What is wearable computing? The simplest definition is any electronic device that's designed to operate on your body. A Bluetooth headset would be an easy example, but incomplete. Wearable computing should do more than replace wires. It should compute, communicate, and connect. Thanks to the efforts of companies large and small, wearable computing will soon achieve the potential of its name -- computers so close, they're practically a part of you.
This is the trend that will define the next computing revolution. Each stage of computing progress has driven us toward greater integration of man and machine. PCs were distant. Mobile was intimate. Wearable computing will be as close to a cyborg existence as most human beings will ever get. It's already in motion, so it's up to you to learn more before you get left behind.
Here, you'll learn as much about the hardware behind this wearable revolution as I can teach you -- within reason, of course, and with fair use of the trusty crystal ball. Let's get right to it.
Controlling the wearable revolution
To be clear, "hardware" refers to any part of your wearable computing getup that acts as or controls the nerve center of the entire operation. Sophisticated software will run through these elements, and you'll control that software directly through your commands to these pieces.
The first major part of your wearable computing revolution will be your smartphone, or something like it. A flat screen of reasonable size will still be important for direct input, though you won't use it much when you're not issuing commands. It'll probably be wrist-worn, as Apple's (Nasdaq: AAPL ) iPods occasionally are today. The truly dedicated might even implant magnetic connectors in their wrist to secure the device, as one body-mod enthusiast in New Jersey did earlier this year. These devices will probably be commoditized quickly since their development won't require extremely substantial changes to already-existing products.
The computer is a part of you
The central hub of your wearable computing experience will likely be an augmented-reality projected display, worn as eyeglasses. Google (Nasdaq: GOOG ) created a viral sensation when it first publicized Project Glass, the first such functional device aimed squarely at the consumer market. The device has since been used to stage a team skydive into Google's developer conference, and will become available to early developers in 2013.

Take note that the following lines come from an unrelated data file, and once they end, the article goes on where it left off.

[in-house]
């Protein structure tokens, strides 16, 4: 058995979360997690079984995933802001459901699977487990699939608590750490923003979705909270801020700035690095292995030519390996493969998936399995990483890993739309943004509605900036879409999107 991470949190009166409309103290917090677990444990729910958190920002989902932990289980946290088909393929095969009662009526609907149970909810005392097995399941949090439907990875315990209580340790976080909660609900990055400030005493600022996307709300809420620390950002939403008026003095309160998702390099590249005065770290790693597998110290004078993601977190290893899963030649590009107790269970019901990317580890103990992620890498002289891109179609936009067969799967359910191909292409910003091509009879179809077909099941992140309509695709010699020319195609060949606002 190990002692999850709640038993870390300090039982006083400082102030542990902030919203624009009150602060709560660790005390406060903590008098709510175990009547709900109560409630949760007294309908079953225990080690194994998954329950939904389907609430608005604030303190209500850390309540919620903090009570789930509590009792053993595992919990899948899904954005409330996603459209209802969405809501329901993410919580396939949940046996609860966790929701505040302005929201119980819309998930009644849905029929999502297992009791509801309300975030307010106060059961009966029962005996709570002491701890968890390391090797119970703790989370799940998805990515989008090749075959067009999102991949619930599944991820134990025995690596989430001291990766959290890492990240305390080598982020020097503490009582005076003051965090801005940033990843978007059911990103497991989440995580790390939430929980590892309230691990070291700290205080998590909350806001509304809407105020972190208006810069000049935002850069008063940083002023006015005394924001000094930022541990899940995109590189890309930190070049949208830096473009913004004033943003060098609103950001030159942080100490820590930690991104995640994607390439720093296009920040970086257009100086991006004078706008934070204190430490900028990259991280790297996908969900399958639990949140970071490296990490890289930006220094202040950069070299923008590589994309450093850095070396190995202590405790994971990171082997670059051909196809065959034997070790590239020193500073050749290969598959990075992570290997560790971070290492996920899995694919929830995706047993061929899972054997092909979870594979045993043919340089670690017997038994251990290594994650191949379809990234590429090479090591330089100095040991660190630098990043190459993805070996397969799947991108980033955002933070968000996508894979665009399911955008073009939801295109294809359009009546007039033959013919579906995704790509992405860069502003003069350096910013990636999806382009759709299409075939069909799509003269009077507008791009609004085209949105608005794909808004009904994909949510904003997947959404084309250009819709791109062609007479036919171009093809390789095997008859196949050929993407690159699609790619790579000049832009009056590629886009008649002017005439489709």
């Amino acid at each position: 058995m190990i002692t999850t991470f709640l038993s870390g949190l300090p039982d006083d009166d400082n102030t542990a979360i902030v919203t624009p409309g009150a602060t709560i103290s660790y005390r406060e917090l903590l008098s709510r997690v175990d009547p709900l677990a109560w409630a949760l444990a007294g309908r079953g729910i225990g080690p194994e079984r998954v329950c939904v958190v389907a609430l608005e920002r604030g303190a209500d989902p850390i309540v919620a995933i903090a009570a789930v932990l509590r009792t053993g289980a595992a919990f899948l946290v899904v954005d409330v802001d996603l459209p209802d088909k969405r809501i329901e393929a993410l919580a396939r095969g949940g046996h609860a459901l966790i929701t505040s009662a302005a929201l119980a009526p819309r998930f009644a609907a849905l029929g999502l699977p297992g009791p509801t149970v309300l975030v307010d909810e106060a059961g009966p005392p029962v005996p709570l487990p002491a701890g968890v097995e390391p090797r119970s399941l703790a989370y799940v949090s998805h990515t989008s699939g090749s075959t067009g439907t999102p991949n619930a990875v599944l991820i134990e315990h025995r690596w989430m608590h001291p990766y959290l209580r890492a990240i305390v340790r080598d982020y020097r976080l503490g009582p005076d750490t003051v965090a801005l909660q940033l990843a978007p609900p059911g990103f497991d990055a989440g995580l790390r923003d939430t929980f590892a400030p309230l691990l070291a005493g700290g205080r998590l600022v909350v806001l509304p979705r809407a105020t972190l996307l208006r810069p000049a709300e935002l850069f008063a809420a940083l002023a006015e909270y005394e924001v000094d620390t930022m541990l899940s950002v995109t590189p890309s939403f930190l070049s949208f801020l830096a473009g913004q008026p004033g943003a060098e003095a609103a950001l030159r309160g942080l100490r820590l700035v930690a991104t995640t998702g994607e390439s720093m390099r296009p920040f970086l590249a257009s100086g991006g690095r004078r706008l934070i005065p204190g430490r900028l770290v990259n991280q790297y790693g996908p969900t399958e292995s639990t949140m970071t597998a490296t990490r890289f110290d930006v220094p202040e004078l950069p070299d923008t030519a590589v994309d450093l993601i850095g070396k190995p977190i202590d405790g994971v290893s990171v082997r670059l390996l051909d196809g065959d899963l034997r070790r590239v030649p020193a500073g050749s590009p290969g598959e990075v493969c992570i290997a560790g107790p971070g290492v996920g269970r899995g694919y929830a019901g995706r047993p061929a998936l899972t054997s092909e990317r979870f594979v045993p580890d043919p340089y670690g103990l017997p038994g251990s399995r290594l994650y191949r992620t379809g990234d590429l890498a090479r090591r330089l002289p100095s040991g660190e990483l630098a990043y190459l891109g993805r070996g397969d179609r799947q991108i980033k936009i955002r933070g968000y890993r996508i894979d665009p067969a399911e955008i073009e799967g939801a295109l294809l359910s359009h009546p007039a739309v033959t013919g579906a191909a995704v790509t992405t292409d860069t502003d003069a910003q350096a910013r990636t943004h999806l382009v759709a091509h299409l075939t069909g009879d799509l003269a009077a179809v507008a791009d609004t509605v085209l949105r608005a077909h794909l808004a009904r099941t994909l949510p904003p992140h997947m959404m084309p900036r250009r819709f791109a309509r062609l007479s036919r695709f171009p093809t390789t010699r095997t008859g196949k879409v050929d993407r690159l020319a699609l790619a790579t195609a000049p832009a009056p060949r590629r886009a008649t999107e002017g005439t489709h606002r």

Apple's also moving into the face space, but its known efforts are limited to a patent for "peripheral treatment for head-mounted displays." It'll probably be named "iGlass," but "iFace" could be a dark-horse handle. Apple's product-design prowess might be an even greater advantage here than it has been in mobile devices. However, its software will also have to be near-flawless, and here Google will likely have a multiyear development head start.
Head-worn display technology tends to take up the same facial real estate as glasses. That's a major opportunity for Luxottica, which is by far the largest eyeglass and sunglass manufacturer in the world. Luxottica owns or licenses virtually every major brand in this space, and it would be a natural extension for it to provide fashion expertise and support to head-mounted manufacturers. It could also push into the technology on its own -- the company's long wearable-tech history has generated a 600-patent-deep innovation portfolio.
Controlling the screen
Wearable displays will almost certainly use voice control functionality as well as touch control. These voice commands will most likely be routed through cloud servers for processing purposes, much as Apple's Siri and Google's voice controls are today. Because of this need, integrated wireless connectivity will be even more important in head-mounted computing than it is in current mobile devices. Hardware real estate will be a bit constrained, unless users are willing to look like complete dorks.
Several major microprocessor manufacturers already produce such chips, most notably Qualcomm, but NVIDIA (Nasdaq: NVDA ) and Intel are both working on integrated chip designs as well. My fellow Fool Evan Niu covered Intel and NVIDIA's efforts earlier this year, and you can click here to read more.
Some will win, some will lose
There are losers in every great technological leap forward. PC and display manufacturers are likely to be on the firing line. When your display is always in front of you, will you really need a PC and a monitor? They won't disappear, but Hewlett-Packard and Dell have an awful track record of adapting to the new mobile reality. That doesn't bode well for their future success.
Makers of costly display components will also be squeezed as people move more of their interactions in front of their faces. Corning (NYSE: GLW ) is already struggling with the commoditization of big-screen displays. A shift to head-mounted augmented reality might make its smartphone initiatives irrelevant before they become fully established. Universal Display (Nasdaq: PANL ) is in better shape, but it also risks falling behind if its various LED technologies are partly replaced by projection hardware.
The pieces come together
Hardware is only one element of the wearable computing revolution. Sophisticated sensors, which will take in your movement, field of vision, and the state and position of your body, will also be vital to effective wearable interfaces. Those wearable interfaces will require some of the best software ever designed, because it will need to be more connected to our lives than any software we've used before.
I've covered those aspects of wearable computing in companion articles that you can read here:
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